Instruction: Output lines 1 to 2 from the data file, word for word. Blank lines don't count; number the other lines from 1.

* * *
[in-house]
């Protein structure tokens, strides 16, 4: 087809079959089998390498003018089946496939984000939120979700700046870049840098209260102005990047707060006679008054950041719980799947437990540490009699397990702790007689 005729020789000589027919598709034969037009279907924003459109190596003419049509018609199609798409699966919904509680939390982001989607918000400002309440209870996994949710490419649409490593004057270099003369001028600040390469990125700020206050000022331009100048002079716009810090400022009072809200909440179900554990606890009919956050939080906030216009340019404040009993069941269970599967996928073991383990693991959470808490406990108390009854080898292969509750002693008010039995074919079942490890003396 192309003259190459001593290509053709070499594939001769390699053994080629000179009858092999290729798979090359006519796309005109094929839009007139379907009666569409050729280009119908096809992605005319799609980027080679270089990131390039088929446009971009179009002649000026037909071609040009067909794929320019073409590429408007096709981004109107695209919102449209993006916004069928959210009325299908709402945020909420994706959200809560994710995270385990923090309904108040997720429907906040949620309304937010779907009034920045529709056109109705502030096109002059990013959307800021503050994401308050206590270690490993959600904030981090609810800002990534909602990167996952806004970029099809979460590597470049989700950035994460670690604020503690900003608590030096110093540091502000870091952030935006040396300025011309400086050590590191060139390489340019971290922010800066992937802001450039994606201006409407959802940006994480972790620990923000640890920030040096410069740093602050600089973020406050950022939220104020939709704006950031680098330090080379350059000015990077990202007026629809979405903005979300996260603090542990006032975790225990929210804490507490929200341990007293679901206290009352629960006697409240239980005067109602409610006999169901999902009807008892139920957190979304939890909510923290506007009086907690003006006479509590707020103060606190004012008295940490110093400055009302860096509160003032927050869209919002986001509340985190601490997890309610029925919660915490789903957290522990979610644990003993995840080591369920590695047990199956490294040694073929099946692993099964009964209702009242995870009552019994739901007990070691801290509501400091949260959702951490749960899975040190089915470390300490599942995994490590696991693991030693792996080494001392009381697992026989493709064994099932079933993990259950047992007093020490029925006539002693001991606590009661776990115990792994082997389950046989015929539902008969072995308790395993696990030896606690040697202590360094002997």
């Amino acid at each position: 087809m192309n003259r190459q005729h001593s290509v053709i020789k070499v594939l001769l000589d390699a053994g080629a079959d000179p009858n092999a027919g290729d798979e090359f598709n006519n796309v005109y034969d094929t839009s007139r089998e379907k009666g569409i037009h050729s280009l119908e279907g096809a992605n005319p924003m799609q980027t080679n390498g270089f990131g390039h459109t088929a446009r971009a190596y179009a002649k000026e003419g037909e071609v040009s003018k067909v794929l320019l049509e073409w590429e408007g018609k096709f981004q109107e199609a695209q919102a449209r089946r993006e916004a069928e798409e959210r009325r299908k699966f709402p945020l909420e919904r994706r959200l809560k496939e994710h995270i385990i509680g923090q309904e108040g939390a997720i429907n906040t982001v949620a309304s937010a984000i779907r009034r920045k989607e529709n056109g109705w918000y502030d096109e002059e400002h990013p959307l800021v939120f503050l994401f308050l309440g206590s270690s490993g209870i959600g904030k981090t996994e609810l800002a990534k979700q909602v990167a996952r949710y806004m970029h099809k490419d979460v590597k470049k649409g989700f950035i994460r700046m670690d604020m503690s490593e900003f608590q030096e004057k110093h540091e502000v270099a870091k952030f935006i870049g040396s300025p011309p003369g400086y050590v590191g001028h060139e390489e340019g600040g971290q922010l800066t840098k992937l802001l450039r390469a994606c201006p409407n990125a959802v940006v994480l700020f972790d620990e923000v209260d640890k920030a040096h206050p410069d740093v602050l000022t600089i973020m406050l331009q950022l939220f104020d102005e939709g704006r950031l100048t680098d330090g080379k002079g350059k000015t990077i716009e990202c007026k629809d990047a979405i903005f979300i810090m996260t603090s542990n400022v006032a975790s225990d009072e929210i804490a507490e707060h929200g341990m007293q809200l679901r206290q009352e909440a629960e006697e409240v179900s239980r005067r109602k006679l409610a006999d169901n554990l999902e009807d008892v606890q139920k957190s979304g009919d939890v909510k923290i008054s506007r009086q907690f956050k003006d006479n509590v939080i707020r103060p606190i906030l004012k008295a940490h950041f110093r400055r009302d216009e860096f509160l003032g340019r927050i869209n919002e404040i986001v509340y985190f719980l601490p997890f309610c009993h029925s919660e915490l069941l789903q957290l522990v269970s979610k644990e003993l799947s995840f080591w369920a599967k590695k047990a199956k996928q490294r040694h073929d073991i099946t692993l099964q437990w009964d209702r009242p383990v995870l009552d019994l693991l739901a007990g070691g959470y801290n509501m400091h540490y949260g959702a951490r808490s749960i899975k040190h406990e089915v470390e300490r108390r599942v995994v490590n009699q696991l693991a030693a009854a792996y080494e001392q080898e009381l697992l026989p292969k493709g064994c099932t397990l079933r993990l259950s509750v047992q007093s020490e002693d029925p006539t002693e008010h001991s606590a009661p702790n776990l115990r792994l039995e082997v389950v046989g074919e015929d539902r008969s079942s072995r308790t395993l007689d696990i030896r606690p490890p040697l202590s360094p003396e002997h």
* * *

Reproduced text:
[in-house]
């Protein structure tokens, strides 16, 4: 087809079959089998390498003018089946496939984000939120979700700046870049840098209260102005990047707060006679008054950041719980799947437990540490009699397990702790007689 005729020789000589027919598709034969037009279907924003459109190596003419049509018609199609798409699966919904509680939390982001989607918000400002309440209870996994949710490419649409490593004057270099003369001028600040390469990125700020206050000022331009100048002079716009810090400022009072809200909440179900554990606890009919956050939080906030216009340019404040009993069941269970599967996928073991383990693991959470808490406990108390009854080898292969509750002693008010039995074919079942490890003396 192309003259190459001593290509053709070499594939001769390699053994080629000179009858092999290729798979090359006519796309005109094929839009007139379907009666569409050729280009119908096809992605005319799609980027080679270089990131390039088929446009971009179009002649000026037909071609040009067909794929320019073409590429408007096709981004109107695209919102449209993006916004069928959210009325299908709402945020909420994706959200809560994710995270385990923090309904108040997720429907906040949620309304937010779907009034920045529709056109109705502030096109002059990013959307800021503050994401308050206590270690490993959600904030981090609810800002990534909602990167996952806004970029099809979460590597470049989700950035994460670690604020503690900003608590030096110093540091502000870091952030935006040396300025011309400086050590590191060139390489340019971290922010800066992937802001450039994606201006409407959802940006994480972790620990923000640890920030040096410069740093602050600089973020406050950022939220104020939709704006950031680098330090080379350059000015990077990202007026629809979405903005979300996260603090542990006032975790225990929210804490507490929200341990007293679901206290009352629960006697409240239980005067109602409610006999169901999902009807008892139920957190979304939890909510923290506007009086907690003006006479509590707020103060606190004012008295940490110093400055009302860096509160003032927050869209919002986001509340985190601490997890309610029925919660915490789903957290522990979610644990003993995840080591369920590695047990199956490294040694073929099946692993099964009964209702009242995870009552019994739901007990070691801290509501400091949260959702951490749960899975040190089915470390300490599942995994490590696991693991030693792996080494001392009381697992026989493709064994099932079933993990259950047992007093020490029925006539002693001991606590009661776990115990792994082997389950046989015929539902008969072995308790395993696990030896606690040697202590360094002997």